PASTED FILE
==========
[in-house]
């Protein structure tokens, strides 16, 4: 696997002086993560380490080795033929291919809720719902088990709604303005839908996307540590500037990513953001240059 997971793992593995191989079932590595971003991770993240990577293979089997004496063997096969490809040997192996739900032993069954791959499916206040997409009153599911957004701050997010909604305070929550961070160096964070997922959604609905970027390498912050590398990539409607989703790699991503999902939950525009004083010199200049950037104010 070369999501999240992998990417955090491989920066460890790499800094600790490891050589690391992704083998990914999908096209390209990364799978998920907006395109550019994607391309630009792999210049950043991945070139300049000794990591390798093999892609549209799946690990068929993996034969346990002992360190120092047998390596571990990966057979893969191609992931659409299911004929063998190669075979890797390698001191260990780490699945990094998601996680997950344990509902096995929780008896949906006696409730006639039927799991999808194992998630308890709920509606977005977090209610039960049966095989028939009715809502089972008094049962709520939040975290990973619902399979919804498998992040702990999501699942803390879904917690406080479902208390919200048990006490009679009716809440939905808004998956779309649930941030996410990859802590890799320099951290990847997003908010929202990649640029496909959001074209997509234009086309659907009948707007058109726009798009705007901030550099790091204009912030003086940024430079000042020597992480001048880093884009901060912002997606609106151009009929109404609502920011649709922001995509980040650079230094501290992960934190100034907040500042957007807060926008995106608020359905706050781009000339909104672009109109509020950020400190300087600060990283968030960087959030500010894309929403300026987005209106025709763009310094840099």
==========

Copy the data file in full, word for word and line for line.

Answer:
[in-house]
């Protein structure tokens, strides 16, 4: 696997002086993560380490080795033929291919809720719902088990709604303005839908996307540590500037990513953001240059 997971793992593995191989079932590595971003991770993240990577293979089997004496063997096969490809040997192996739900032993069954791959499916206040997409009153599911957004701050997010909604305070929550961070160096964070997922959604609905970027390498912050590398990539409607989703790699991503999902939950525009004083010199200049950037104010 070369999501999240992998990417955090491989920066460890790499800094600790490891050589690391992704083998990914999908096209390209990364799978998920907006395109550019994607391309630009792999210049950043991945070139300049000794990591390798093999892609549209799946690990068929993996034969346990002992360190120092047998390596571990990966057979893969191609992931659409299911004929063998190669075979890797390698001191260990780490699945990094998601996680997950344990509902096995929780008896949906006696409730006639039927799991999808194992998630308890709920509606977005977090209610039960049966095989028939009715809502089972008094049962709520939040975290990973619902399979919804498998992040702990999501699942803390879904917690406080479902208390919200048990006490009679009716809440939905808004998956779309649930941030996410990859802590890799320099951290990847997003908010929202990649640029496909959001074209997509234009086309659907009948707007058109726009798009705007901030550099790091204009912030003086940024430079000042020597992480001048880093884009901060912002997606609106151009009929109404609502920011649709922001995509980040650079230094501290992960934190100034907040500042957007807060926008995106608020359905706050781009000339909104672009109109509020950020400190300087600060990283968030960087959030500010894309929403300026987005209106025709763009310094840099």